Digital Tools 6


I don’t want to start a barrage of truly hardcore digital humanities folks laughing at me, but I’ve had such great connections about digital tools on Twitter today that I wanted to write a post at least in part so I could catalog them!

My training in grad school in English didn’t include digital methods, a term I’ve only become familiar with relatively recently. But having worked my way through NYU as an undergrad largely working IT, I came to graduate school rather more adept at navigating digitally than some of my peers. So I find myself, here at the end of my graduate career rather an odd duck. I’ve never been involved in the digital scholarship community, but I have evolved some of my own methods, and pieced together things from odd places.

Three Examples:

Coursework: A relatively accomplished Web designer/ editor by 2001 standards, I made myself a local home page to be my browser default start page. I was annoyed at having to go through the several screens that my university library put between the searcher and the databases, so I included direct links to the proxy authentication pages for the databases I used the most often. I also included links to Blackboard, which some of my courses used, and some administrative stuff like the Student Information System (SIS). For the three years I was in coursework, I barely had to “navigate” the web. I had arranged everything I needed. As it turns out, I had also invented a non-social Delicious.

Studying for my oral exams. No matter what the shape of your doctoral comprehensives, it’s a mountain of information to organize and try desperately to retain. So I did what I had been accustomed to do in IT for so many years. I designed a database! I created an Access database (This was 2004-5, I had not yet made my move to mac and my renunciation of as much of Microsoft as I can) in which I cataloged Title, Author, Notes, Quotations and a little more metadata for each of my readings. I did not, at the time, know the term metadata, but perhaps that’s an aside. In my Access database, I didn’t do anything that I couldn’t have done with Bookends, which I now use.

Writing my dissertation: I used Scrivener rather extensively for my note-taking and organization, as well as for the early drafting stages. By then I knew the term metadata, and the relatively large array of metadata that Scrivener holds was one of the things that made the software attractive to me. I didn’t have any of the primary texts I was working with digitized–they were all current copyright, in-print books, and I was not aware of any ways to digitize them that would be (A) legal and (B) wouldn’t have seemed an unreasonable time investment. (In retrospect, I wish I had worked harder for that. It would have helped in a number of ways.) But I transcribed all my quotations into Scrivener and used the metadata to code my transcriptions for the themes I was examining. It felt a little social-sciencey, but it helped me not lose track of things! Finally, by the time dissertation writing came along, I was using tools, not just inventing them!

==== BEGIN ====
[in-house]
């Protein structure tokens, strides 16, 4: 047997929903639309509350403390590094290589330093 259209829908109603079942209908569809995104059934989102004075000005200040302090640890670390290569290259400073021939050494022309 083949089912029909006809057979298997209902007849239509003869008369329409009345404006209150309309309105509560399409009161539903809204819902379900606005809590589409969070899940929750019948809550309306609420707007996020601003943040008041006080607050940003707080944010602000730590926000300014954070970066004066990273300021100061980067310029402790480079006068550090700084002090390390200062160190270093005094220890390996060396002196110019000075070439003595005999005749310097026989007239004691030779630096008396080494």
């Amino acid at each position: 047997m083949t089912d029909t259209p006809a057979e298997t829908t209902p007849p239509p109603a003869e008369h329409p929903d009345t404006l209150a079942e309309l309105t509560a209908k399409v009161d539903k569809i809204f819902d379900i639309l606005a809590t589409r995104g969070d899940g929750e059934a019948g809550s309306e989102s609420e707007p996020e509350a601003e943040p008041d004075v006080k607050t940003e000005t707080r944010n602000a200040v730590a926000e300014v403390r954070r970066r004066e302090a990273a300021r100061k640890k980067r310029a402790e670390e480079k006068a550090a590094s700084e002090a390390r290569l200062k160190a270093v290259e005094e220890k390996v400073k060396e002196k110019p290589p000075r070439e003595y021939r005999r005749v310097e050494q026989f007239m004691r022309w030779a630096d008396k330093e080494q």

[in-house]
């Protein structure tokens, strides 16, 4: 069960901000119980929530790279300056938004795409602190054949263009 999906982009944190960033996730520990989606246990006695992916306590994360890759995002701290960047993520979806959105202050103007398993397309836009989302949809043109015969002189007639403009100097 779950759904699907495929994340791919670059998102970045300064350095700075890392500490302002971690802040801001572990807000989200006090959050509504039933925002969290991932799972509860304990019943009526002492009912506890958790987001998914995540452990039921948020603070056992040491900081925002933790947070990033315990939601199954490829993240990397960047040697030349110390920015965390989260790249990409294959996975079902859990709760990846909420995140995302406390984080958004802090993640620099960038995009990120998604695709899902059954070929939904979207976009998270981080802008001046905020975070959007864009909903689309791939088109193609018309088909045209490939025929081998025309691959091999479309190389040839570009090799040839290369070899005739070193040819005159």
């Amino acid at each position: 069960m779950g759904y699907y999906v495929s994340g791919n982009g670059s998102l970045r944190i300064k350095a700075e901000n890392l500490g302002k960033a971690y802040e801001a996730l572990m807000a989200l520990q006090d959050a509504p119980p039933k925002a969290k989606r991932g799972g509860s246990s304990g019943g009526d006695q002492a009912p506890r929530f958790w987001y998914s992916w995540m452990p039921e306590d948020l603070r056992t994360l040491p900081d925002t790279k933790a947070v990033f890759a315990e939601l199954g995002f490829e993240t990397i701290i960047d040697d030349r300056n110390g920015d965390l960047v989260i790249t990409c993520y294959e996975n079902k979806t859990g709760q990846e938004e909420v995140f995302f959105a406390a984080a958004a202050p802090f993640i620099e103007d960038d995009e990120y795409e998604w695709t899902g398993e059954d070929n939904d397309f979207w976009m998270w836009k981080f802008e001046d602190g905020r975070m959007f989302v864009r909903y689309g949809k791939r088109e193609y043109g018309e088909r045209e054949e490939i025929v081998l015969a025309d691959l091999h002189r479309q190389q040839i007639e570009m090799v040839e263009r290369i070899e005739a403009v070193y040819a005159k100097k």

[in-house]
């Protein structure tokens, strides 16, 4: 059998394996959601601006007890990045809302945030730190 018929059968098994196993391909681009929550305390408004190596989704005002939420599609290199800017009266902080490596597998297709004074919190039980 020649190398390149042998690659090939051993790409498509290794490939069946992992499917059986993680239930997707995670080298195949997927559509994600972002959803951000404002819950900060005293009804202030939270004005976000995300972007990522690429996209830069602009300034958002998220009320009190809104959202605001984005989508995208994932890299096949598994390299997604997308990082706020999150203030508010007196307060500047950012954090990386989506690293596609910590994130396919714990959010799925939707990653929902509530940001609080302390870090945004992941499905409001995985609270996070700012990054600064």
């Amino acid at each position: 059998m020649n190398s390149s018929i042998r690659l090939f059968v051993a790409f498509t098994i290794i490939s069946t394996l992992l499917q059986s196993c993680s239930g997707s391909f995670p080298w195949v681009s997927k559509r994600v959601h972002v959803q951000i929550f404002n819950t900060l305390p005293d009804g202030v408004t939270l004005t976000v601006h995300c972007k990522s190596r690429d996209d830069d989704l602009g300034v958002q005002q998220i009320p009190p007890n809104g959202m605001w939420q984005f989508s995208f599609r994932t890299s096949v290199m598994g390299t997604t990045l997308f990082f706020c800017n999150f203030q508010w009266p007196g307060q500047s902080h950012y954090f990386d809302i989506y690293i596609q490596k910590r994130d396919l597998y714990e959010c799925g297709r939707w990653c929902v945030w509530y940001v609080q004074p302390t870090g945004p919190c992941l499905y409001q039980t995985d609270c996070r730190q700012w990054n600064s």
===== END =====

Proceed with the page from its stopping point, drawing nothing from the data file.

Moving Forward

Now that the dissertation project is over, and I’m looking towards teaching writing again in the fall, as well as to working on new scholarship, I decided to ask the internet, via Twitter, what tools are out there that I don’t know about? Most of my time working with digital tools, it seems, has been spent re-inventing the wheel, and this time around I’d love to get right to rolling on wheels that are already true. Here are some of the answers I got:

I’m adding these to my “reference” links today!

What other tools do you use for working with texts? How do you use them? What excites you about them? I’m particularly interested, of course, in people working with contemporary texts under copyright, but I’d love to know about how you use tools.

It’s really a form of self-defense. If I don’t find out what tools are already out there, I’m just liable to reinvent another preexisting one!